A literature teacher in a high school, Sarah Sauquet is the creator of ‘Un texte un jour’ (a text a day): a mobile application that invites you to (re)discover classic literary texts. For Bull, she looks back on this pioneering and insightful experience.
How did the idea for ‘Un texte un jour’ come to you?
Over the course of eight years of teaching, I found that my students – aged 15-18 – were finding it increasingly difficult to read. They’re put off by the book as an object, the difficulty of the text or simply by the time and concentration required. A few years ago, though, I’d given my nearest and dearest some personalized anthologies of excerpts from classic books, which they had really enjoyed. With my mother, who runs an IT company, we had the idea of taking this principle of choosing passages and using digital try to reach out to an audience that’s rather uneasy about literature. Very rapidly, we came up with the application ‘Un texte un jour’: it provides highly readable short extracts that have formated to make them easily readable on mobile devices, with a commentary. The extracts are updated daily and supplemented with literature-related games. Development took us six to eight months, with my mother taking care of the technical aspects while I chose and annotated the texts. The first version was launched in October 2012. Today ‘Un texte un jour’ is available free to download on AppStore, with additional paid-for in-app features, and on Google Play. Across all platforms we’re registering about 1,000 readings, 300 game events and 15 downloads a day .
Who is the audience for ‘Un texte un jour’?
We only offer copyright free classics, which fit in well with the secondary school curriculum. Some students use it to get their general culture-fix, but our audience is mainly adults who are happy to reconnect in modern and fun way with literature. We’re also attracting older people through Dynceo, my sister’s start-up company dedicated to intellectual stimulation for the elderly. We also tried to offer ‘Un livre un jour’ (A book a day) to the publishing world, but without much success. Generally, I’ve notices that it’s much easier to get interested in literature via technology than the reverse. Among my colleagues, the appeal of digital tools is less a generational issue than one of content. What is affected by which generation you come from, however, is the reluctance to pay, even though there seems to be a marked change in this respect.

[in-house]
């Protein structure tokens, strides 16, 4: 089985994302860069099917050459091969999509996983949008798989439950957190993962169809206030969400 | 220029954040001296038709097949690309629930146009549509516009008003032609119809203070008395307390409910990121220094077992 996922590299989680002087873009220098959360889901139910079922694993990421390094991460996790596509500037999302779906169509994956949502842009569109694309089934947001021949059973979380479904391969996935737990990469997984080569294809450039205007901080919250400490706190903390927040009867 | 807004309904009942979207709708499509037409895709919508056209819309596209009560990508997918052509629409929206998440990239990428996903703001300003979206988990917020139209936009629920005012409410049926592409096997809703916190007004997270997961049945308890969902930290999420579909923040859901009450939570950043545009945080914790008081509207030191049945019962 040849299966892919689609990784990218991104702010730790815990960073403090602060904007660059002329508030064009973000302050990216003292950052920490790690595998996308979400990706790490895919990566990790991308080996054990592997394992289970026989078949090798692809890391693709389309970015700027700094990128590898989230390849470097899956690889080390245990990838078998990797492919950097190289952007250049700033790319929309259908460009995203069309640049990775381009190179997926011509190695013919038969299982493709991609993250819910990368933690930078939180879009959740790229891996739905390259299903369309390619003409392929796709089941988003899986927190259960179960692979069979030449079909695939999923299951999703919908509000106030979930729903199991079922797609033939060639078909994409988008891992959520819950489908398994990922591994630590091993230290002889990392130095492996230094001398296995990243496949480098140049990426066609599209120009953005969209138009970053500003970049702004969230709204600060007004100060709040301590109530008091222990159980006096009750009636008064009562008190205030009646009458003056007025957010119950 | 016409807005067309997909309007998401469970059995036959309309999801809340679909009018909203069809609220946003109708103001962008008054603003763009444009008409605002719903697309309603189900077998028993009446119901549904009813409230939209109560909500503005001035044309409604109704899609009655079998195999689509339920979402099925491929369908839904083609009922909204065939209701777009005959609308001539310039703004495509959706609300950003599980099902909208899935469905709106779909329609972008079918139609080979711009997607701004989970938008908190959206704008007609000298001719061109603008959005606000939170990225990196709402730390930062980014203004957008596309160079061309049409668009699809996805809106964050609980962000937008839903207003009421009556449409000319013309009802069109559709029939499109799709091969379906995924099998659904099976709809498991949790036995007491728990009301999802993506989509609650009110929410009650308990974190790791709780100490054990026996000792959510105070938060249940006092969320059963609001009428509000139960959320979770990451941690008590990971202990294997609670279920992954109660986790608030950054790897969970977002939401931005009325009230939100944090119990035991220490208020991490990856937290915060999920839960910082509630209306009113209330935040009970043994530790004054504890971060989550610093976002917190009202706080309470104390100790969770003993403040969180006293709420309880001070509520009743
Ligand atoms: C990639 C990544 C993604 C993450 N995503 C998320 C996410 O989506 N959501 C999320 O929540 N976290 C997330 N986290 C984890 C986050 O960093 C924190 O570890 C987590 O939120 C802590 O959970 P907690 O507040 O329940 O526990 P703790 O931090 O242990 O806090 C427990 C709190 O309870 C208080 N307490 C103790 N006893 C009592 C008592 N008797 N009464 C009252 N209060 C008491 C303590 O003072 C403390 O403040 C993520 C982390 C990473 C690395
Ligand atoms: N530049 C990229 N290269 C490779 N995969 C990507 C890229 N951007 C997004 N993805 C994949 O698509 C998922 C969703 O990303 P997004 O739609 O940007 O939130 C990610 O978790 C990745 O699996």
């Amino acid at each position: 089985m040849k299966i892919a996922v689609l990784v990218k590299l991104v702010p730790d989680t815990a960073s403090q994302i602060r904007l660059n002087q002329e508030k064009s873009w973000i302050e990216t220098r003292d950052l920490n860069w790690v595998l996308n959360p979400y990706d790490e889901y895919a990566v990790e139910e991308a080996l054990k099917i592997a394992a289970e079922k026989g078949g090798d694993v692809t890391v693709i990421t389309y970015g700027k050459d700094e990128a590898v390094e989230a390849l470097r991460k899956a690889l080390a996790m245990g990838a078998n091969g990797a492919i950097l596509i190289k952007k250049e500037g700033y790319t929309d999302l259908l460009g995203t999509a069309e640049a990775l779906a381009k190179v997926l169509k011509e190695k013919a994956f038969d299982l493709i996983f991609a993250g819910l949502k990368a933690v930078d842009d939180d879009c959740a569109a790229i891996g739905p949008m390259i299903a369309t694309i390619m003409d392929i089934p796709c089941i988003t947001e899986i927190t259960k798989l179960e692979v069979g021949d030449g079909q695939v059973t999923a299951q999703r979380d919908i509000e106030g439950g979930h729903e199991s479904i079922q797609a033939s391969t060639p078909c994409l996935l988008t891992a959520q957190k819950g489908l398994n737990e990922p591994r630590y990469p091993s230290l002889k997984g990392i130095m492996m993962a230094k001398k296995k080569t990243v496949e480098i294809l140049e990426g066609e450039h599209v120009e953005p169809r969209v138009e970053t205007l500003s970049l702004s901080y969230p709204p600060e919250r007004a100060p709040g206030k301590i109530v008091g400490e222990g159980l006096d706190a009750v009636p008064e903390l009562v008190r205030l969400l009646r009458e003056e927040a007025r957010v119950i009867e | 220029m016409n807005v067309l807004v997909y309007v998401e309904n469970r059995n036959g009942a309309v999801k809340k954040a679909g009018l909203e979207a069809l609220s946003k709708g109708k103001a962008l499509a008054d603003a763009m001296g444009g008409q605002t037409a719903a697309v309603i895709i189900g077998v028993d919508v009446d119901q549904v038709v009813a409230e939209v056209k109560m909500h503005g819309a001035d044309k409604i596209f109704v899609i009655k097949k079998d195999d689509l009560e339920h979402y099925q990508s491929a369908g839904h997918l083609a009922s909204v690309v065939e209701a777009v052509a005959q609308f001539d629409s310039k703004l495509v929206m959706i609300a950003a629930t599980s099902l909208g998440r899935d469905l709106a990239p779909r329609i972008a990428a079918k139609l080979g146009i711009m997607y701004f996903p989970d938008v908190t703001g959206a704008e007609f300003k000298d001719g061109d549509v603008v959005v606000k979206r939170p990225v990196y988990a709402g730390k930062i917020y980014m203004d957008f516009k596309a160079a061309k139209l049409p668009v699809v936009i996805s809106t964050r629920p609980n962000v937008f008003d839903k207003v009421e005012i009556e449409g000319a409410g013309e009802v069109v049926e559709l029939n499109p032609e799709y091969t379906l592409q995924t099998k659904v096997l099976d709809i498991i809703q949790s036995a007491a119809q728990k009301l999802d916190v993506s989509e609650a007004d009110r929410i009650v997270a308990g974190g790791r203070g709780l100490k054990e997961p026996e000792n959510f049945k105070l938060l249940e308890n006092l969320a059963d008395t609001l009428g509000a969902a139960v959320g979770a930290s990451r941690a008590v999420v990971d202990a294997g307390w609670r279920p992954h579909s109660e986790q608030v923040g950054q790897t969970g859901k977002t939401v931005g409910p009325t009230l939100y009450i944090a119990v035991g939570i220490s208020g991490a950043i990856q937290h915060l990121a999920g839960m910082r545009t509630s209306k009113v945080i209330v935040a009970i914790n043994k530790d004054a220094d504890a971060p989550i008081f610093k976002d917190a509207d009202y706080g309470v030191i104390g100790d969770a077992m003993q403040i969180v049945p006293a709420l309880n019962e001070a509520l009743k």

In the light of your experience, what are the key success factors in the app economy?
The most important success factor for any app is its simplicity. There are no instructions, you’re using it on a smaller screen, so it must be instantly usable and enjoyable. But being simple, both conceptually and technically, is not necessary easy to achieve. The second factor is communication: we didn’t quite realise the importance of this. Just offering a good-quality app is not enough. In the app stores, trailing in the wake of Candy Crush Saga, there are thousands of applications (more or less ghosts) that you have to compete with even after your app has been downloaded. Updates, notifications, social networking, media stories… anything that you can do to get yourself known, and make sure that you’re remembered, is crucial. Our audience really took off when I joined Twitter, where I now have over 1,300 followers, and after my presentation at TEDxChampsElyseesWomen 2013 which led to a lot of press coverage. It’s still difficult to talk about business matters for us because, even with ‘Un texte un jour’ (the original French version) and its little sisters – ‘Un poème un jour’ (A poem a day’, ‘A text a day’ (the English version), and, most recently, ‘Un texte un éros’(A text an eros), devoted to erotic literature – is already much more than a hobby.
A text a day